5. L. I. Zhang, Y. Zhou, H. W. Tao. Perspectives on: Information and coding in mammalian sensory physiology: Inhibitory synaptic mechanisms underlying functional diversity in auditory cortex. The Journal of General Physiology, 2011; 138 (3): 311 DOI: 10.1085/jgp.201110650

Cite This Page:

Rockefeller University Press. "New perspectives on sensory mechanisms." ScienceDaily. ScienceDaily, 29 August 2011. <www.sciencedaily.com/releases/2011/08/110829131304.htm>.
Rockefeller University Press. (2011, August 29). New perspectives on sensory mechanisms. ScienceDaily. Retrieved November 25, 2014 from www.sciencedaily.com/releases/2011/08/110829131304.htm
Rockefeller University Press. "New perspectives on sensory mechanisms." ScienceDaily. www.sciencedaily.com/releases/2011/08/110829131304.htm (accessed November 25, 2014).

Share This


More From ScienceDaily



More Mind & Brain News

Tuesday, November 25, 2014

Featured Research

from universities, journals, and other organizations


Featured Videos

from AP, Reuters, AFP, and other news services

Are Female Bosses More Likely To Be Depressed?

Are Female Bosses More Likely To Be Depressed?

Newsy (Nov. 24, 2014) — A new study links greater authority with increased depressive symptoms among women in the workplace. Video provided by Newsy
Powered by NewsLook.com
Winter Can Cause Depression — Here's How To Combat It

Winter Can Cause Depression — Here's How To Combat It

Newsy (Nov. 23, 2014) — Millions of American suffer from seasonal depression every year. It can lead to adverse health effects, but there are ways to ease symptoms. Video provided by Newsy
Powered by NewsLook.com
Could Your Genes Be The Reason You're Single?

Could Your Genes Be The Reason You're Single?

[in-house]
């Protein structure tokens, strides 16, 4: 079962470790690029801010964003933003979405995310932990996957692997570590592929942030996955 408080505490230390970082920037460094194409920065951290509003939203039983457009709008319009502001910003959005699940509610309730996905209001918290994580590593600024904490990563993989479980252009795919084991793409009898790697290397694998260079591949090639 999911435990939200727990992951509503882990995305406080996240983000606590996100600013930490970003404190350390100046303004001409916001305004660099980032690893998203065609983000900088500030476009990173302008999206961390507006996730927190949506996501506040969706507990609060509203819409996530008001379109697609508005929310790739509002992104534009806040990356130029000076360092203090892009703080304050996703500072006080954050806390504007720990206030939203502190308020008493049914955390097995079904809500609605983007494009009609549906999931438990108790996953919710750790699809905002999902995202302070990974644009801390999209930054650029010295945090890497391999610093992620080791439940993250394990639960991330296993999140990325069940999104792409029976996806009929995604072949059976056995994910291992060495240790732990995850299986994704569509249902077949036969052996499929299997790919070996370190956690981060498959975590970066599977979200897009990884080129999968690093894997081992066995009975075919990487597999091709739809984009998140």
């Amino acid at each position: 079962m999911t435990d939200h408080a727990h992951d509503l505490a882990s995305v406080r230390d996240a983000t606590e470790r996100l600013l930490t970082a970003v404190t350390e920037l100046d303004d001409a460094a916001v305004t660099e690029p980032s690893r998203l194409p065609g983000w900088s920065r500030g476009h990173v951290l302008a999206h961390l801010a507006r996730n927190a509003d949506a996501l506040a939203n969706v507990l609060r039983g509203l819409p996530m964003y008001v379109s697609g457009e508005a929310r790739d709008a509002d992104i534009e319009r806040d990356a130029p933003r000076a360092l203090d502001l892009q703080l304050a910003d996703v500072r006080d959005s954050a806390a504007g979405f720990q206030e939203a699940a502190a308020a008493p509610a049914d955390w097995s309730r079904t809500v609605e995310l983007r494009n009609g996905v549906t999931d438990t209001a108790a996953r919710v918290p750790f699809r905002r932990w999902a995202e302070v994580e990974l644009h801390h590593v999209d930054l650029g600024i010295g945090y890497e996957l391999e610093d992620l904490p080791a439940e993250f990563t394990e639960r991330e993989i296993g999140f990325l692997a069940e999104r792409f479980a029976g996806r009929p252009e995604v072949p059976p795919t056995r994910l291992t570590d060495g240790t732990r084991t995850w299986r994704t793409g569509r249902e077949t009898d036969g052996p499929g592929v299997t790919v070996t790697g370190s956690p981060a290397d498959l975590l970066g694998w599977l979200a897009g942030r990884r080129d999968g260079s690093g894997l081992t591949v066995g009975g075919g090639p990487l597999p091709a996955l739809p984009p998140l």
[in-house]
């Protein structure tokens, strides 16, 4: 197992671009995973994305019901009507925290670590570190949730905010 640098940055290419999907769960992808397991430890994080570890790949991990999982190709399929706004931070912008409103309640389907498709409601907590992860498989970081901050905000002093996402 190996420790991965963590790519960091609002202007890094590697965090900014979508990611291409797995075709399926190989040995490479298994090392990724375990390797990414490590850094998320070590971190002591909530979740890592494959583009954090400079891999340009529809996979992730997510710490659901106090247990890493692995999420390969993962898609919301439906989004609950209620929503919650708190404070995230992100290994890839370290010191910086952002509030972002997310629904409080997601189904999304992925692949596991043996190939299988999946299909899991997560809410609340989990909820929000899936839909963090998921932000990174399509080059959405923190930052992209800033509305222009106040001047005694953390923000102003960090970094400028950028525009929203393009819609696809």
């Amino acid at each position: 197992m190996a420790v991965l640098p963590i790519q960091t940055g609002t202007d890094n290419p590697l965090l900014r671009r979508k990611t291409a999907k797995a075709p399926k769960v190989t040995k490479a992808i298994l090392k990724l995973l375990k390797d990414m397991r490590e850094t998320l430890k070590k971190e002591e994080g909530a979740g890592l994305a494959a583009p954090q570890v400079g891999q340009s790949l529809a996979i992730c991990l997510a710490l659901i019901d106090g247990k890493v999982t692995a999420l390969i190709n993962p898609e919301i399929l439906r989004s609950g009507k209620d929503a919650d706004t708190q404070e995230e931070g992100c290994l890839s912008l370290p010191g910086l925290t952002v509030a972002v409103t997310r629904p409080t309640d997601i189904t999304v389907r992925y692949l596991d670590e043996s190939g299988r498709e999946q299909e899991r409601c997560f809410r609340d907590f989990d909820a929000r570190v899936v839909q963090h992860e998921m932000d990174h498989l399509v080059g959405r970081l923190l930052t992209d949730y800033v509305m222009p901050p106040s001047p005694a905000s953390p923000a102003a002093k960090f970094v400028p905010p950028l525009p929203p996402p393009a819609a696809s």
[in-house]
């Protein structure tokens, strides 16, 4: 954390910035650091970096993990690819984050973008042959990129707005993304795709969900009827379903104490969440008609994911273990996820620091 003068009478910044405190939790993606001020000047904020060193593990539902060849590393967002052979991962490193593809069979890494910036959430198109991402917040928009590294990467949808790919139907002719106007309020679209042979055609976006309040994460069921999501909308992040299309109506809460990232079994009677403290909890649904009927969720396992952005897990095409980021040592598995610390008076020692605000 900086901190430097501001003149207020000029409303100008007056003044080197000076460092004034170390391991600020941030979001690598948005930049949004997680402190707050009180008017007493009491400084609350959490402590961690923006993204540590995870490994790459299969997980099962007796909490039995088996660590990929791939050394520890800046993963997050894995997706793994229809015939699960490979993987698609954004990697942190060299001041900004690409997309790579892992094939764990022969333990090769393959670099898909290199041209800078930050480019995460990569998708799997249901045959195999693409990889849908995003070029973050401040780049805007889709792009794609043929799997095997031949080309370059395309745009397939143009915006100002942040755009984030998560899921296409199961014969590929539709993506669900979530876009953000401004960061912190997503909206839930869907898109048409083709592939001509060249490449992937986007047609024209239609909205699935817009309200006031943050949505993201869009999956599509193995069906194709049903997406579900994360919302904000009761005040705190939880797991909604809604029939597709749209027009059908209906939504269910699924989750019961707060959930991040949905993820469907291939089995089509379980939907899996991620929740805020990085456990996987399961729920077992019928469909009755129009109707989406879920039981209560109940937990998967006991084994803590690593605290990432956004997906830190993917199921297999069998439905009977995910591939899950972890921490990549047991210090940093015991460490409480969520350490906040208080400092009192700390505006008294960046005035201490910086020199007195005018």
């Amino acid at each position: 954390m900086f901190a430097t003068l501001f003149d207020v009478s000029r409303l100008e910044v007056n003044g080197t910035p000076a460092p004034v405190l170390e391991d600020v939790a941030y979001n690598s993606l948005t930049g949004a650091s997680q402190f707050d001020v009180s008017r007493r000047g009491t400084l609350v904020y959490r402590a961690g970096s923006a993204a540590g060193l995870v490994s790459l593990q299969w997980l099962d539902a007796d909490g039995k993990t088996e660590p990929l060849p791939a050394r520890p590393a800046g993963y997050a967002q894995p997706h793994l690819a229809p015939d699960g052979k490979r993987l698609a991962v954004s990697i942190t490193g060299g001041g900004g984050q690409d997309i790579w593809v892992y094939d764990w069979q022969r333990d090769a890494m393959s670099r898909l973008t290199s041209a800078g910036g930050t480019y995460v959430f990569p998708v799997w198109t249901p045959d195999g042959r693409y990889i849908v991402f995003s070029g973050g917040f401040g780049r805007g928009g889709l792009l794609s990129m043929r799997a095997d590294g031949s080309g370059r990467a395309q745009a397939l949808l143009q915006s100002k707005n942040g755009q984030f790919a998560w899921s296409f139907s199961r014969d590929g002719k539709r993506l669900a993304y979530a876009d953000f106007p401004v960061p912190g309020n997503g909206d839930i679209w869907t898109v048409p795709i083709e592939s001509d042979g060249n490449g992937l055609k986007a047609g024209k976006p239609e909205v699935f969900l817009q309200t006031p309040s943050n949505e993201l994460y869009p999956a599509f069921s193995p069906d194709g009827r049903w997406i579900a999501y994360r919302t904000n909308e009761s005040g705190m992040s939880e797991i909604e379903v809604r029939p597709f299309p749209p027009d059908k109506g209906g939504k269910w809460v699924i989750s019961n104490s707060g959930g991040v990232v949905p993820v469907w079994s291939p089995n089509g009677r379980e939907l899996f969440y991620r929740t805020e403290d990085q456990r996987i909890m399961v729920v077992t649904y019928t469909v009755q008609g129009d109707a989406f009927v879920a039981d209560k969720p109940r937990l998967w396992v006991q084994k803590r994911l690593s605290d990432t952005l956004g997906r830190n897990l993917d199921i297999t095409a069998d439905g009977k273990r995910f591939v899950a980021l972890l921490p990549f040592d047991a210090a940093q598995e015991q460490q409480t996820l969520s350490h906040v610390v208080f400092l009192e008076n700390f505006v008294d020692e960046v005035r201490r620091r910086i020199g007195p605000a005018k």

Newsy (Nov. 21, 2014) — Researchers in Beijing discovered a gene called 5-HTA1, and carriers are reportedly 20 percent more likely to be single. Video provided by Newsy
Powered by NewsLook.com
Milestone Birthdays Can Bring Existential Crisis, Study Says

Milestone Birthdays Can Bring Existential Crisis, Study Says

Newsy (Nov. 21, 2014) — Researchers find that as people approach new decades in their lives they make bigger life decisions. Video provided by Newsy
Powered by NewsLook.com

Search ScienceDaily

Number of stories in archives: 140,361

Find with keyword(s):
 
Enter a keyword or phrase to search ScienceDaily for related topics and research stories.

Save/Print:
Share:  

Breaking News:

Strange & Offbeat Stories

 

Health & Medicine

Mind & Brain

Living & Well

In Other News

... from NewsDaily.com

Science News

Health News

Environment News

Technology News



Save/Print:
Share:  

Free Subscriptions


Get the latest science news with ScienceDaily's free email newsletters, updated daily and weekly. Or view hourly updated newsfeeds in your RSS reader:

Get Social & Mobile


Keep up to date with the latest news from ScienceDaily via social networks and mobile apps:

Have Feedback?


Tell us what you think of ScienceDaily -- we welcome both positive and negative comments. Have any problems using the site? Questions?
Mobile iPhone Android Web
Follow Facebook Twitter Google+
Subscribe RSS Feeds Email Newsletters
Latest Headlines Health & Medicine Mind & Brain Space & Time Matter & Energy Computers & Math Plants & Animals Earth & Climate Fossils & Ruins